A Shakespearean improv troupe, a nationally-acclaimed hip-hop singer, a Zydeco band, a renowned culinary artist and a puppet group.
Are these artists connected to each other?
Probably not, except for Seattle’s good fortune that they are all displaying their talents at Bumbershoot, the eclectic annual arts event that takes over Seattle Center on Labor Day weekend. With artists representing a diverse range of performing, visual and literary genres, the festival showcases the varied nature of the arts and culture scene in the Pacific Northwest and internationally.
Puppetry in motion
Capitol Hill-based puppet troupe Fussy Cloud Puppet Slam is produced by Reed Garber-Pearson, Rachel Jackson and Jenelle Weidlich. Garber-Pearson, who lives on the Hill, has acted at StrawShop’s Douglas Paasch Playhouse at the Lee Center, and helps manage burlesque shows at West Hall.
Jackson works at several Hill arts venues, including Hugo House and Balagan, while Weidlich has performed at Annex Theater and the Lee Center for the Arts. The group is currently adapting the group’s repertoire for its two festival performances.
“Normally the vibe of puppet slams is pretty experimental,” Weidlich said. “They feature short-form puppet and object theater for adult audiences, are often performed late night in small venues, and a fair number of the pieces tend to be brand new. For Bumbershoot, we felt we should curate a little differently. So we invited a selection of favorite acts and artists from our first two years of slams, but we stay true to the ‘slam’ model by having a wide variety of performers and types of puppetry: shadow, black light, Muppet-style, to name a few.”
The trio’s showcase will feature additional Pacific Northwest puppeteers. Local artist MC Rebecca Mmm Davis will also be on hand to host.
“We’re looking forward to spreading the gospel of puppetry arts to the Bumbershoot audience,” Weidlich said.
Singing from the Heart
Dan Niven is prominent in the Capitol Hill theater scene, where he performed his short one-man play Glimpsing the Mermaid, at Rik Deskin’s Eclectic Theater. Previous work on the Hill includes parts directed by David Hsieh of ReAct Theatre, which produces plays at Richard Hugo House. Niven’s busiest performing role at the moment, however, is singing with the Total Experience Gospel Choir (TEGC), led by Pastor Pat Wright.
“There are many things I like about singing in the Total Experience Gospel Choir,” Niven said. “First, there’s our founder Pat Wright’s generosity of spirit. She’s a consummate entertainer, committed to spreading love, joy, enthusiasm and humanity through song, principally in the ‘old school Gospel’ idiom. Another aspect I like is that it’s a true community organization, in that anyone who wants to join the Choir may.”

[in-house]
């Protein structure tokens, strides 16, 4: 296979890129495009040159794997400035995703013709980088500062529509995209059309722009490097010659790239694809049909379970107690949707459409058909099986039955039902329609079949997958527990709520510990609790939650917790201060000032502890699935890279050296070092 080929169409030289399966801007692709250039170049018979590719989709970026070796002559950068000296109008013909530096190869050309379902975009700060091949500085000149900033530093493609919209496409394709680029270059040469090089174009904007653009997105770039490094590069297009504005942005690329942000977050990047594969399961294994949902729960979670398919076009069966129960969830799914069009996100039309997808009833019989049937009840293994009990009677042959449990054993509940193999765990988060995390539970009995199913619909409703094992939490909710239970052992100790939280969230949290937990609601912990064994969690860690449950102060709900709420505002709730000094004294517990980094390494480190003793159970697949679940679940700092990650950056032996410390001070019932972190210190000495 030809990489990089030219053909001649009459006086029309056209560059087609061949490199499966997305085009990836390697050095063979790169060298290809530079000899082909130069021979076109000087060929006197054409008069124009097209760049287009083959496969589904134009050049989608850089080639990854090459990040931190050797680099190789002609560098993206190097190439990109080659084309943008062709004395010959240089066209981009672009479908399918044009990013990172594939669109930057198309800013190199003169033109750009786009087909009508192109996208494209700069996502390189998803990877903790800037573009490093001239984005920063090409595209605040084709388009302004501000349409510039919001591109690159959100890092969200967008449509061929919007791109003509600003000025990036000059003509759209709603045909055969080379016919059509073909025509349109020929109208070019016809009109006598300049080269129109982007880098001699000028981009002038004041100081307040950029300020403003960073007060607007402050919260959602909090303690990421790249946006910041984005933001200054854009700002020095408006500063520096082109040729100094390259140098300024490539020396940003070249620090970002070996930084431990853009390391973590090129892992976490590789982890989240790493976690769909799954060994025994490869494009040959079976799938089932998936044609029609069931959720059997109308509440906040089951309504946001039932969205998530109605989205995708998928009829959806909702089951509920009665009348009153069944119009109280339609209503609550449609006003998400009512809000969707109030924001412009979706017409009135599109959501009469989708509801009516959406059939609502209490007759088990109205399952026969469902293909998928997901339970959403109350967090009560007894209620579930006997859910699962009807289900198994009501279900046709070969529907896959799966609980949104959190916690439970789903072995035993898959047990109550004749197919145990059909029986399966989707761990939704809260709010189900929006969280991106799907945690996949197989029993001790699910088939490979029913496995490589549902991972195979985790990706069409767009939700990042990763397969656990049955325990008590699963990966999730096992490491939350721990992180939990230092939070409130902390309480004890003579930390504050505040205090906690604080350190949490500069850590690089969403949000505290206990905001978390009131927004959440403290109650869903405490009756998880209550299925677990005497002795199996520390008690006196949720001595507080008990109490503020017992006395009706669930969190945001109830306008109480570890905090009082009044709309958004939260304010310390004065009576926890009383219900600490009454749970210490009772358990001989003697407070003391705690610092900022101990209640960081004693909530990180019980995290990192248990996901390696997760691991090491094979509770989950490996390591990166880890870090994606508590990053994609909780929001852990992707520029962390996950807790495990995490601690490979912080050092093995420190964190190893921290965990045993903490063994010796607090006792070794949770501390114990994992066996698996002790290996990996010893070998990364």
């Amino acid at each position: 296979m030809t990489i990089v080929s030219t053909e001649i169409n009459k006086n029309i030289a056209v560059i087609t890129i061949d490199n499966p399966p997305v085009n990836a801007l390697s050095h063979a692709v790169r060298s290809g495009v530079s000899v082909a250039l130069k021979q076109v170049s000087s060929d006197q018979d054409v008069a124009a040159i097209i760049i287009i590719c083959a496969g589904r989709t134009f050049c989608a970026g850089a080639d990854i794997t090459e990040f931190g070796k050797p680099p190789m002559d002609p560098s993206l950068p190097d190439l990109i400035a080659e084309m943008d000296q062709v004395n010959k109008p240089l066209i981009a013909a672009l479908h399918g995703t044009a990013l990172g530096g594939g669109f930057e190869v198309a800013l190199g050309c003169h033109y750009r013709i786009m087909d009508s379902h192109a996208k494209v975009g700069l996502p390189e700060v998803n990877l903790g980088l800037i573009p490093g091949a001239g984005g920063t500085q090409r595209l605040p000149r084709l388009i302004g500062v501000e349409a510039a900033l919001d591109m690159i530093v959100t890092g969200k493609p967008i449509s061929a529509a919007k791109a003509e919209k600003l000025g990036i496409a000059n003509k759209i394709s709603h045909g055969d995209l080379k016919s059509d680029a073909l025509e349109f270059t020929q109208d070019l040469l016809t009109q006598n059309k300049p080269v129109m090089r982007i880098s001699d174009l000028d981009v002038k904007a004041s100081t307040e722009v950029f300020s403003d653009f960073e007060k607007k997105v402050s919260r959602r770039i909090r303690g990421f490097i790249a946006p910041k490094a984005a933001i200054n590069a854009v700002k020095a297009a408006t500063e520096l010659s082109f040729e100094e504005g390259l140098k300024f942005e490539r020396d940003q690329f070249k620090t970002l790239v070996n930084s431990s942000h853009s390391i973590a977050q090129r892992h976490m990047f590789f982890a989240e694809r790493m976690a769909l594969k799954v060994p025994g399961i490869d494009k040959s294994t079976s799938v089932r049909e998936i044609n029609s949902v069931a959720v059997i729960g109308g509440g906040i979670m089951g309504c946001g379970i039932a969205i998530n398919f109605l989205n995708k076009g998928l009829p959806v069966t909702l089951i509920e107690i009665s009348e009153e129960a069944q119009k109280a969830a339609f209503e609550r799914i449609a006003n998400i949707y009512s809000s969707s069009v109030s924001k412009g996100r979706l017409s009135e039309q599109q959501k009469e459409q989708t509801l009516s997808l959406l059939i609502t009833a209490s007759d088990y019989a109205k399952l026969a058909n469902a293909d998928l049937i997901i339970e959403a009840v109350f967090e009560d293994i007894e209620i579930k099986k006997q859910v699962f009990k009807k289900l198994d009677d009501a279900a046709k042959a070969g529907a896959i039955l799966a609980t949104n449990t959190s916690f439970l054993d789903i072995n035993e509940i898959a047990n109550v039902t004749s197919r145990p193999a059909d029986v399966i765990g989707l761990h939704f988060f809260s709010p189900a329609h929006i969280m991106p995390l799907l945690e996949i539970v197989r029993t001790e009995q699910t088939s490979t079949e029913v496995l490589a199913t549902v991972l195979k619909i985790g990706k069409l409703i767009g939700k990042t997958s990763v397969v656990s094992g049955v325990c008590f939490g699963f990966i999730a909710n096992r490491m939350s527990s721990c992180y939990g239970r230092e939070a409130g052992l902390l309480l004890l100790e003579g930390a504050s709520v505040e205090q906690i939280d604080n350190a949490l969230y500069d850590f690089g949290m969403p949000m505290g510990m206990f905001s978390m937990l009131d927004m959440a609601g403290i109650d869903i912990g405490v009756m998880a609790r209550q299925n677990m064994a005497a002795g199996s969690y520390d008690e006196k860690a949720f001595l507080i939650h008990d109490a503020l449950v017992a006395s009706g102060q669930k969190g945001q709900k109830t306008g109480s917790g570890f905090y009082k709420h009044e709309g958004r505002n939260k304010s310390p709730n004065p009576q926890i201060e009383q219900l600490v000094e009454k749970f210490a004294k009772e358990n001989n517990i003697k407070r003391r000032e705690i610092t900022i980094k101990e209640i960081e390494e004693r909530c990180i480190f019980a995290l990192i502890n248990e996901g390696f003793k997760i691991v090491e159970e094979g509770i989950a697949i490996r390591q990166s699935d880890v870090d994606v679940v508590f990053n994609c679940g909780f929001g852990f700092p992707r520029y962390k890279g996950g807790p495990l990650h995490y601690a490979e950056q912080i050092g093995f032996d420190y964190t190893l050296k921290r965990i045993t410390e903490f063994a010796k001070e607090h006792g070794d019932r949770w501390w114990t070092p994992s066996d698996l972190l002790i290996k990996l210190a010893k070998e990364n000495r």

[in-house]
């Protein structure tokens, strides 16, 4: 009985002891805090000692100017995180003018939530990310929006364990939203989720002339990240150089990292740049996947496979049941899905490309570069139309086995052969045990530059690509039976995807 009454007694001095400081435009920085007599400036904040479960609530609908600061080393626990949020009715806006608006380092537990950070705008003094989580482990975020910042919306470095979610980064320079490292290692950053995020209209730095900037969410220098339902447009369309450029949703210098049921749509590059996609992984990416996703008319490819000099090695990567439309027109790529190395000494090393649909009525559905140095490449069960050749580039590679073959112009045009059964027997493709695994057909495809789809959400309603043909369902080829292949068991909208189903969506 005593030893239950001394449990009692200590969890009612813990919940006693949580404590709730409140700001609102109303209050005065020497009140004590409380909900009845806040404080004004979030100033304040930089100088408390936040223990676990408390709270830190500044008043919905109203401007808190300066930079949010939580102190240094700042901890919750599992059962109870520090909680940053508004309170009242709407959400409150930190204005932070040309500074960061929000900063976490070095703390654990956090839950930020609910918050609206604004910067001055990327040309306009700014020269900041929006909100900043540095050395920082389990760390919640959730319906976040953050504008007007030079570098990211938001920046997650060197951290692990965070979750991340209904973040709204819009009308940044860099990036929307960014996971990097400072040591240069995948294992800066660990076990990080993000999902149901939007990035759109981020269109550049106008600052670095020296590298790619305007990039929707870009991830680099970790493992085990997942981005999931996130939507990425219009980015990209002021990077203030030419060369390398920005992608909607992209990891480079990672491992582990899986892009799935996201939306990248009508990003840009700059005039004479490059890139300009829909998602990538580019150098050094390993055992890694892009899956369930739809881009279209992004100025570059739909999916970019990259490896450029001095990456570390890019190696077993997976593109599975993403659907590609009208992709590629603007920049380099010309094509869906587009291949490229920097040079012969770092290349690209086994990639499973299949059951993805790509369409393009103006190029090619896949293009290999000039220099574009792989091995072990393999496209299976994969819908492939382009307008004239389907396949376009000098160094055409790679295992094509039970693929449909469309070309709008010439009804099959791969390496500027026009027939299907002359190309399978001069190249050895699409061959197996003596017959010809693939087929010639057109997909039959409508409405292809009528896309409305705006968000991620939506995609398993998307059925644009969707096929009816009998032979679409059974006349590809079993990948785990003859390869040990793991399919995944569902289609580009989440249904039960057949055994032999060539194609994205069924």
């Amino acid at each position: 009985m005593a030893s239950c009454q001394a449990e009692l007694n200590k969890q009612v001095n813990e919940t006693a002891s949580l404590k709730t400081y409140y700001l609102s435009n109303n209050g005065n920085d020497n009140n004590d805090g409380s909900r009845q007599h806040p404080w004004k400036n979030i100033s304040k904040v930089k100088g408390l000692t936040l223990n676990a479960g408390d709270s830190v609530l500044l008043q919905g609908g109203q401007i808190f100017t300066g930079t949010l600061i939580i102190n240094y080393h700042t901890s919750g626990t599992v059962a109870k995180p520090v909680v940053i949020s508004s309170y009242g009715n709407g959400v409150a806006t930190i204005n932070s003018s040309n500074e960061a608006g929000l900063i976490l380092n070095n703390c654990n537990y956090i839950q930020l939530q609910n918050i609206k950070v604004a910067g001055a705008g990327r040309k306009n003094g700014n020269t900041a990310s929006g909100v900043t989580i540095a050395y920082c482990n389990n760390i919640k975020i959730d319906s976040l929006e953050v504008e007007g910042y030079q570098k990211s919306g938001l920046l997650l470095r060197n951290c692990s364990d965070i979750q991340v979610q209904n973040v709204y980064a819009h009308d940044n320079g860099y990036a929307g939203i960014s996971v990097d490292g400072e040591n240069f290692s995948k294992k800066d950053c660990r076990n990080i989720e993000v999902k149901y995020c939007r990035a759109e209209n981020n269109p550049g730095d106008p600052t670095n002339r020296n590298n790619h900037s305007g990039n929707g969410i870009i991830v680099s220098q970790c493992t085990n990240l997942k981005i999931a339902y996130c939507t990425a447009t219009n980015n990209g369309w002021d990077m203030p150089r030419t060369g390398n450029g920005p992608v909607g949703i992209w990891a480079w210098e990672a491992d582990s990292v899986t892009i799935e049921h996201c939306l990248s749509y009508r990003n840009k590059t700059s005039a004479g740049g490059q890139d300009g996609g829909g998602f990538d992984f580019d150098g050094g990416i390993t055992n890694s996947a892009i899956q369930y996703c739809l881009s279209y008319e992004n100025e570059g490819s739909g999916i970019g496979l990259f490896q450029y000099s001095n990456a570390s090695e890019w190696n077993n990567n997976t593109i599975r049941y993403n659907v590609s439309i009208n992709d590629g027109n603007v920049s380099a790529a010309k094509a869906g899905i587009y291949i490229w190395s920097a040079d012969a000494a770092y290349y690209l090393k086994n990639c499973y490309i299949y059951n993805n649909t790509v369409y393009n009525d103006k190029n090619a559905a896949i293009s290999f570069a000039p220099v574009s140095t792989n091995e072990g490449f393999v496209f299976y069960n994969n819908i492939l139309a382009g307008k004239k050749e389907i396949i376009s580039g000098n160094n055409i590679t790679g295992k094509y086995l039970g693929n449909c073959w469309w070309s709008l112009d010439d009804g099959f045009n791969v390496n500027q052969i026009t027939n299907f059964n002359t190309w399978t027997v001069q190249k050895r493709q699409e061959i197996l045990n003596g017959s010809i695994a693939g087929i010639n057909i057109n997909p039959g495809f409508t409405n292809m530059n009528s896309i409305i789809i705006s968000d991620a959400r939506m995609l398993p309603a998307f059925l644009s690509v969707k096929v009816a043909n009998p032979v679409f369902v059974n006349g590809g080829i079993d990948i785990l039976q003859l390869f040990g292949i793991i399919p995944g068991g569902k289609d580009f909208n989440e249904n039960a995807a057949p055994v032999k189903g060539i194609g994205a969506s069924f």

At the 2013 festival, the group provided accompaniment to the popular music group Heart, featuring longtime Capitol Hill resident Ann Wilson. The ensemble performed a tribute to legendary Led Zeppelin drummer John Bonham. Wilson’s four-octave vocal range, a trademark of her group’s music, remains intact, as evidenced at the show.
“The TEGC first met Ann and Nancy last year,” Niven explained. “Last summer, Pastor Pat and our accompanist Lou Magor prepped Gospel choirs at every stop on the Heart tour. Performing with Heart was as big as thrill as I had hoped it would be. Lead vocalist Ann Wilson sounds as good as ever, and she nailed the Led Zeppelin covers. Singing with them was a highlight of my career, right down to our right down to our wearing the John Bonham tribute bowler hats!”
For Wilson, the artistic respect was mutual, as is her continued enjoyment of the festival.
“The times we have played at Bumbershoot–once with Heart and once with the Lovemongers– have been amazing experiences,” Wilson said. “Total Experience Gospel choir is a local treasure. We had a wonderful time! Bumbershoot is a high point in the year for the city, giving thousands a chance to witness the local art scene.”
The choir’s energetic sets have been a trademark throughout its local history. Niven believes that the ensemble’s joyful demeanor serves as a recruiting tool. His work with the chorus is an effort that addresses his artistic and altruistic interests. In addition to its musical contributions to the community, TEGC performs volunteer work.
“Several of our thirty-year-plus members have literally grown up in the choir,” Niven said. “Others have seen us in concert, and find themselves moving past ‘I want to listen to that’ to ‘I want to be part of that.’ We come from all walks and are a multi-generational, multi-ethnic, and multi-faith entity. We’re a Choir family, raising money for worthy domestic and international causes and, most recently, doing hands-on hurricane and tsunami relief work. In short, we endeavor to shrink the world, and that’s a pretty good gig.”
Diversity under one umbrella
Capitol Hill children’s fiction writer Jennifer Matthews plans to attend the event as a spectator. She particularly looks forward to attending the literary readings of her fellow neighborhood writers.
“I like Bumbershoot because it’s eclectic and there is always something surprising,” Matthews said.
“What better way to usher in the rainy season than a Labor Day arts festival named after an umbrella?”
Single-day tickets to Bumbershoot are $60 plus ticket fees, if purchased in advance. Single-day tickets for seniors 65 and over and patrons with permanent disabilities will be available for $45 at festival gates. Children ages 10 and under are admitted for free with an accompanying adult. For more ticket information, visit bumbershoot.org.